"The voice of the sea is seductive, never ceasing, whispering, clamoring, murmuring, inviting the soul to wander in abysses of solitude."
~ Kate Chopin, The Awakening
I have grown up by the sea, the Bay of Bengal to be precise. Over the years, I have seen its many moods and musings, albeit in flashes. As a child the beach would be my vast playground, never-ending and always welcoming, dotted with a treasure trove of white and brown shells. As I grew up, the sea ceased to be a playmate and unmasked its willful, mature face. A little daunted and defeated at first, I gradually learnt to unearth that characteristic loneliness that the sea alone brings with it. It's a different feel altogether, churning marvel and mystery, scratching sealed old wounds open yet pacifying your most loathsome fears - all at the same time.
Always a biased admirer of the mountains, over time, the sea somehow grew on me. On sultry summer evenings, I would secretly wish to be left alone by my garrulous cousins on a beach outing, so that I could bottle its hum and roar and bring back its salty seductiveness with me. Today I long for such a visit.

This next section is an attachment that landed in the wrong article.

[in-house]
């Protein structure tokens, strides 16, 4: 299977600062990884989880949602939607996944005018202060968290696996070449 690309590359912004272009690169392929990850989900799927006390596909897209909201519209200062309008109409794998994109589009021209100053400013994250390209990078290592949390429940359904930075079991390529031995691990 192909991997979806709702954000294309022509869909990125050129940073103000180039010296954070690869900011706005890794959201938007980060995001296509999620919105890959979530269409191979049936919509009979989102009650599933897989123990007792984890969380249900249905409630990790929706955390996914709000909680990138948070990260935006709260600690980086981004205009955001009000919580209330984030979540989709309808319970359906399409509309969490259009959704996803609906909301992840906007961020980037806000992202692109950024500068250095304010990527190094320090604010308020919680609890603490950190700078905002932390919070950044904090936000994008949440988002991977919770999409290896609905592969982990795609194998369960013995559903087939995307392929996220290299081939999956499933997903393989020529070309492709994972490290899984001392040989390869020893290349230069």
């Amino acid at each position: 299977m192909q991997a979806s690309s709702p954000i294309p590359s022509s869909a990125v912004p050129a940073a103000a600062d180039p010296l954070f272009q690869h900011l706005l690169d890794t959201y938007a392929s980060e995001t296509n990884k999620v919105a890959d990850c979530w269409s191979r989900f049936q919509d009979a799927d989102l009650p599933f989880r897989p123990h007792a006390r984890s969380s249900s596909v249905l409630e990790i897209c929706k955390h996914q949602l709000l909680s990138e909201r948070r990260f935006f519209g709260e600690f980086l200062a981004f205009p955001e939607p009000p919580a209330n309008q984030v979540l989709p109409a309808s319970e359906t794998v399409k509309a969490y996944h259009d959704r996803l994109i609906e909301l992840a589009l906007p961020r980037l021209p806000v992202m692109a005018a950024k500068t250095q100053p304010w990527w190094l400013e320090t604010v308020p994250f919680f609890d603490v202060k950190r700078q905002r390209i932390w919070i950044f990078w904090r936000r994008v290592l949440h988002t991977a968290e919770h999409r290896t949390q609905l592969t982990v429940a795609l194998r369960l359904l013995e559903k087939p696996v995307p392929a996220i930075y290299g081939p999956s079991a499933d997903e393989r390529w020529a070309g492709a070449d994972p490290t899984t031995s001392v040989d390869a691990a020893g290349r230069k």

Why am I talking of the sea today? Because despite the fortnight's vacation in my home state, I could not visit Puri, the famous tourist magnet of eastern India where the devotees of Lord Jagannath throng the brackish shores to end their pilgrimage. In a ritual-like regularity, every summer I would visit my grandparents even if it was just for a day. Thus I turned to list the things that I missed for the third consecutive summer and while my aunt's spicy prawn curry topped the chart, the beach began to haunt me like never before. Like a gush of warm blood, the memories of innumerable summer vacations flooded my thoughts. And now, amid all the crazy running around for the new home, I long for its reassuring lull; to sit near the waves and immerse myself into their monotonous drone; to bury my rues and regrets into its dark, greedy expanse; and above all, to reach out to that bittersweet loneliness.
How I long for all these and much more, in some corner of my tired heart.